Family Law FAQs

Tennessee family law can be complicated to understand, and you’re likely going through many emotions that can make it even more difficult. You may have questions regarding divorce, child custody, and how your assets will be divided. There’s a lot that can go into it. This is why our team at Martin Heller Potempa & Sheppard, PLLC has compiled a list of frequently asked questions regarding Tennessee family law.

How long do I have to live in Tennessee before we can divorce?

If you have just moved to a state when you got married, you may wonder how long you have to live there before you can get a divorce. In Tennessee, you have to live in the state for six months before filing for a divorce.

What is an alternative dispute resolution?

Alternative dispute resolution is used to avoid litigation when possible in a contested divorce. It can save financial resources, as well as time and stress for both parties.

This process involves mediation in a private, informal setting where an impartial mediator helps facilitate an agreement between the individuals regarding important issues such as the division of property, child support or custody, and spousal support.

How do I serve divorce papers?

After filing for divorce, you need to serve your ex their papers. Under Tennessee law, you are required to serve a copy of the divorce petition to your spouse either by certified mail for them to sign upon receiving or by having someone else, who is not related to you, deliver the petition.

How is property divided in divorce proceedings?

In a Tennessee divorce, a couple’s property is divided using equitable division of assets. This means that separate property and marital property are judged by a court if the couple cannot come to a consensus. The court will use factors such as:

  • Age of each spouse
  • The duration of the marriage
  • Mental and physical health of both individuals
  • Contributions by both parties
  • Earning capacity, vocational skills, and employability of each person
  • The value of any separate property
  • The current economic status of both spouses

What is a parenting plan?

In Tennessee, a standard Parenting Plan highlights how a child or the children of divorced parents will be raised. It highlights the importance of both parent-child relationships to avoid parental alienation by either party.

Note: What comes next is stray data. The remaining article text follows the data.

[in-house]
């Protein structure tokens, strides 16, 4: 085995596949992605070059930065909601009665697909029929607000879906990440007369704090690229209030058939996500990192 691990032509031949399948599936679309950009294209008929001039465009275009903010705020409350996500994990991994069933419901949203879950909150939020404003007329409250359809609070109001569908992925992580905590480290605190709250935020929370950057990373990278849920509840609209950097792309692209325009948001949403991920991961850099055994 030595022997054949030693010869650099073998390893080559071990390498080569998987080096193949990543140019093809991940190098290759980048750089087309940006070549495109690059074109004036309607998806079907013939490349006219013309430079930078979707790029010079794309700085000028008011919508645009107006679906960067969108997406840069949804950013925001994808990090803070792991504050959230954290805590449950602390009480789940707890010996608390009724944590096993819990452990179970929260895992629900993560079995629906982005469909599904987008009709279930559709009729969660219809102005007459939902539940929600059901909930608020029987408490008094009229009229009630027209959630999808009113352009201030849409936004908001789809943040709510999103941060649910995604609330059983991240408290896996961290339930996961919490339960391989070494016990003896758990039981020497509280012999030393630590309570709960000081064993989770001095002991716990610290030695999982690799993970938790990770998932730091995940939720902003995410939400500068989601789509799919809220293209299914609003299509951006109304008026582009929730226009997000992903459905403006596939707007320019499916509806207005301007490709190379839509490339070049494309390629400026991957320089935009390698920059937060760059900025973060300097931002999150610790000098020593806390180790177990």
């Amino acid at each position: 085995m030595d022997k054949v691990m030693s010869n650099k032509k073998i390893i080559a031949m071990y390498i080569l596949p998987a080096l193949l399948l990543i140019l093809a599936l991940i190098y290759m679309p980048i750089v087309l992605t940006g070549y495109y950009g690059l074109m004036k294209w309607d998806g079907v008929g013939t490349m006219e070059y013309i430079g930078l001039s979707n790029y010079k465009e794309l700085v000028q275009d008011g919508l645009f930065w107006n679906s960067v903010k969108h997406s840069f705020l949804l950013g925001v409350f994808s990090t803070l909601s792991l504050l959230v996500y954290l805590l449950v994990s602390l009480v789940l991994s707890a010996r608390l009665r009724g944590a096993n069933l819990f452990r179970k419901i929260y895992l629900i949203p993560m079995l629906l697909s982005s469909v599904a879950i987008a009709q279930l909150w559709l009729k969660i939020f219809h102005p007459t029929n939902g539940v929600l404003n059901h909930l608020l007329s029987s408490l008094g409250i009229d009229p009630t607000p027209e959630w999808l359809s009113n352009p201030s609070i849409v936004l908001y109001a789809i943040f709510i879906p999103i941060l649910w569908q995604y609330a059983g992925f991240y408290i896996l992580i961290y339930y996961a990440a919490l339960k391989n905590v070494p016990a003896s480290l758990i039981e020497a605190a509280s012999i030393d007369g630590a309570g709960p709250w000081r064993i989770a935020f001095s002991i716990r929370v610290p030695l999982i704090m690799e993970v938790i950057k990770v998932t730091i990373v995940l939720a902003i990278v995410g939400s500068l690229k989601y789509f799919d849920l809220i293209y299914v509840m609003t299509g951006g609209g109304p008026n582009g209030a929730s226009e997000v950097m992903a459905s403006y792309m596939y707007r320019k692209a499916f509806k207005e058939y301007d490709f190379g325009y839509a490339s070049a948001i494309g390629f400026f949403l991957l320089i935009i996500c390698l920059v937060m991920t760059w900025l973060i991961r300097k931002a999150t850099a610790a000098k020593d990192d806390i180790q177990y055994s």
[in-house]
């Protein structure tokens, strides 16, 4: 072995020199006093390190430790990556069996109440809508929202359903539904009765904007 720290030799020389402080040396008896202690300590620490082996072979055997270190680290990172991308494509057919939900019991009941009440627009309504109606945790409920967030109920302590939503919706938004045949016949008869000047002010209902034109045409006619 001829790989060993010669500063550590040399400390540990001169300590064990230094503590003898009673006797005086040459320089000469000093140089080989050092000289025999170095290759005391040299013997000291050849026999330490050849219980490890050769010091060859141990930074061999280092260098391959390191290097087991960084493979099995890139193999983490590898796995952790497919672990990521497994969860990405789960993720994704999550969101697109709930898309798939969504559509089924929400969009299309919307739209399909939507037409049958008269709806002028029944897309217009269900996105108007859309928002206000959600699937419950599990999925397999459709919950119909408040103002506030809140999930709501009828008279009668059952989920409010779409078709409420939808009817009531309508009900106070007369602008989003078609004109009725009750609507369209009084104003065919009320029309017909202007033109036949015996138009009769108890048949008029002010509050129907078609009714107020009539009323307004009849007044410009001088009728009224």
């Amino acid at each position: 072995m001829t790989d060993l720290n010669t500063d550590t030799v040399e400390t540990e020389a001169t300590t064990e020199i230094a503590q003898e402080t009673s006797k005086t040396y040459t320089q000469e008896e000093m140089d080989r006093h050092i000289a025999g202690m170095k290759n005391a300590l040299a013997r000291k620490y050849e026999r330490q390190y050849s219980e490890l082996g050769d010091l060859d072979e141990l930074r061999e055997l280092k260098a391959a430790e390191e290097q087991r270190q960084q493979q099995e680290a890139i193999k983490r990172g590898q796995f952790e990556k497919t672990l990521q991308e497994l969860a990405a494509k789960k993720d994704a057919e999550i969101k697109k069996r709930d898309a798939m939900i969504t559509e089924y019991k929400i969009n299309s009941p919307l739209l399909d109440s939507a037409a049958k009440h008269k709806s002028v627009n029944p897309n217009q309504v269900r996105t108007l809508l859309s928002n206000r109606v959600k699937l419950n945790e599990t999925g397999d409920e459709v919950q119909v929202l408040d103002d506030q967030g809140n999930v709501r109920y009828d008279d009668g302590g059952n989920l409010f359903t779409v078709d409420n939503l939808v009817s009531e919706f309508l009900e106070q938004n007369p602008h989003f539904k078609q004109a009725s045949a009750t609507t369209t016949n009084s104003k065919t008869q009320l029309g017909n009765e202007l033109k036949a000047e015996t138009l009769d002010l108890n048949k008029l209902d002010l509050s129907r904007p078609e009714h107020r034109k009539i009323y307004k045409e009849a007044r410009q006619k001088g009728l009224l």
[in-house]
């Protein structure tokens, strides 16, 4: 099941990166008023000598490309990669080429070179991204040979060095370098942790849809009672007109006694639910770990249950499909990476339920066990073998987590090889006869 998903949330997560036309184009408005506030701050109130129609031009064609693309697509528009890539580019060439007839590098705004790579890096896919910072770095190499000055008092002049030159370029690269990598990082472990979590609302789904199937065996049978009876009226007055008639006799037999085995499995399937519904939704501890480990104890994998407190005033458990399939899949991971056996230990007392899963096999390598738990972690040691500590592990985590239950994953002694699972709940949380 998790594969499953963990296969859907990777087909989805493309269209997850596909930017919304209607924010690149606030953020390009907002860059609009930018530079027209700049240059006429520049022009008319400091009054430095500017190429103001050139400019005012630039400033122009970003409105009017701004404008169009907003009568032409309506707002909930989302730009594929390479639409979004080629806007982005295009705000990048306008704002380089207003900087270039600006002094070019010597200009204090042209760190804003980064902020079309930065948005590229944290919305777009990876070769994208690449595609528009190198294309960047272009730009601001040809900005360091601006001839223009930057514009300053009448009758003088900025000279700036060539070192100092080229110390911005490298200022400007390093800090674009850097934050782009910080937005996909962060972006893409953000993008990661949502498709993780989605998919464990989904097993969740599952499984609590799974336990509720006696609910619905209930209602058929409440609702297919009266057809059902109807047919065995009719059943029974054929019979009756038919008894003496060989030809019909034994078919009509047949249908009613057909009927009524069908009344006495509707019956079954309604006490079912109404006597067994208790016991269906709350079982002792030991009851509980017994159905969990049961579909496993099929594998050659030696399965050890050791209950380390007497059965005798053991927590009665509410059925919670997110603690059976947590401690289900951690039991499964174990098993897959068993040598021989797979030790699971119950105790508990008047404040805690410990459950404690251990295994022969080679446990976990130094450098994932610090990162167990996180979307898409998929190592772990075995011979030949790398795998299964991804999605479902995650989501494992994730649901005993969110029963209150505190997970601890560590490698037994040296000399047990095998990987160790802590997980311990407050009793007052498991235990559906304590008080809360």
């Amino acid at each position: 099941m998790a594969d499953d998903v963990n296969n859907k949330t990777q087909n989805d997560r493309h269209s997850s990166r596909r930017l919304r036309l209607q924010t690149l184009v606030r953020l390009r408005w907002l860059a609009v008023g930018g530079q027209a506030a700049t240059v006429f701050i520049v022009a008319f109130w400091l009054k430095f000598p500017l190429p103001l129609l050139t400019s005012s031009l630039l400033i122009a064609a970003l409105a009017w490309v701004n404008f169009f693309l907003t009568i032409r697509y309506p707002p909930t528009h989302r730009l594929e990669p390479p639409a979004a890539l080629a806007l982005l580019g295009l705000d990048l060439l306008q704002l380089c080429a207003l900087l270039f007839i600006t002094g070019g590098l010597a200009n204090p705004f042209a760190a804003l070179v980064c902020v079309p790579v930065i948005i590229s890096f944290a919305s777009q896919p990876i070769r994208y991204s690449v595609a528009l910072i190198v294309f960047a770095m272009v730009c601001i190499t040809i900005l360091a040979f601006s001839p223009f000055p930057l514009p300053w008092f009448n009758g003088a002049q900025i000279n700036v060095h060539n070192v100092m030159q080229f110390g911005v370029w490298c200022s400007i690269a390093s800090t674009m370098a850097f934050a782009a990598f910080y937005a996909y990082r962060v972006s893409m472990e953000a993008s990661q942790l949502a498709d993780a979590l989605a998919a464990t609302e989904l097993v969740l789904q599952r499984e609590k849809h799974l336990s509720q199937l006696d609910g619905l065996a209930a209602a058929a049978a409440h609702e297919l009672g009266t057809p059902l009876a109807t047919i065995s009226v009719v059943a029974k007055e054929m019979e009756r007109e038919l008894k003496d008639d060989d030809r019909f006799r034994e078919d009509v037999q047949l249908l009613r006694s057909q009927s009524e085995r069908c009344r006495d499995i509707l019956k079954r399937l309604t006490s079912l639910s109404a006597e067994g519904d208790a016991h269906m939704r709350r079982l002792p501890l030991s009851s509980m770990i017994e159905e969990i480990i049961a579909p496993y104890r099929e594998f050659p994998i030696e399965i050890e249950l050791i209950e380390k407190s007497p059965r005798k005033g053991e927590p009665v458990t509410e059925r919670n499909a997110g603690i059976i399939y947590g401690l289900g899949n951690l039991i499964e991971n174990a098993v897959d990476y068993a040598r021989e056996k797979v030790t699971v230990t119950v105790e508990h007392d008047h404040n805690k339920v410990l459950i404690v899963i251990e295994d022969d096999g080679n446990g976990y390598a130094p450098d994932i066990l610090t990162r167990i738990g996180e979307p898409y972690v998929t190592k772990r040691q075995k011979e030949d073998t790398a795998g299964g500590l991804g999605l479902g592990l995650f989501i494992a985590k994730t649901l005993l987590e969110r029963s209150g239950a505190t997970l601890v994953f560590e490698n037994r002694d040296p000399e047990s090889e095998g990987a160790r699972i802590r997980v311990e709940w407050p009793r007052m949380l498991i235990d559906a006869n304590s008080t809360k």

What is the difference between physical and legal custody?

There are two types of child custody agreements in Tennessee — physical and legal.

  • Physical custody refers to the amount of time a parent is permitted to be with the child.
  • Legal custody refers to the decision-making rights a parent has regarding the child’s welfare, such as health and education.

What’s the difference between legal separation and divorce?

The major difference between legal separation and divorce is that you cannot remarry if you are legally separated. The grounds for separation are typically the same as those of divorce, including support payments, child custody, and the distribution of marital assets. However, the marriage is not dissolved.

Can I date while legally separated?

In short, no, you should not date while legally separated in Tennessee as it can potentially be used against you in court if you do go through with a divorce. This can alter custody, child support, and alimony, which you may already receive under your separation agreement.

A Nashville Family Law Firm That Can Answer Your Questions

While this covers some of the basic questions you may have regarding family law, you still might have more questions and concerns you need help with. At Martin Heller Potempa & Sheppard, PLLC, we have years of experience helping people through divorces, determining child custody, and other family law concerns and are here to provide the help you need.

If you have any more questions about family law, our Nashville family law attorneys have the answers. Contact us today if you have a family law matter that requires our assistance.

We Can Help

If you need legal assistance regarding family law faqs matters, contact us online or call us at (615) 800-7096 today for a free consultation with an experienced attorney.

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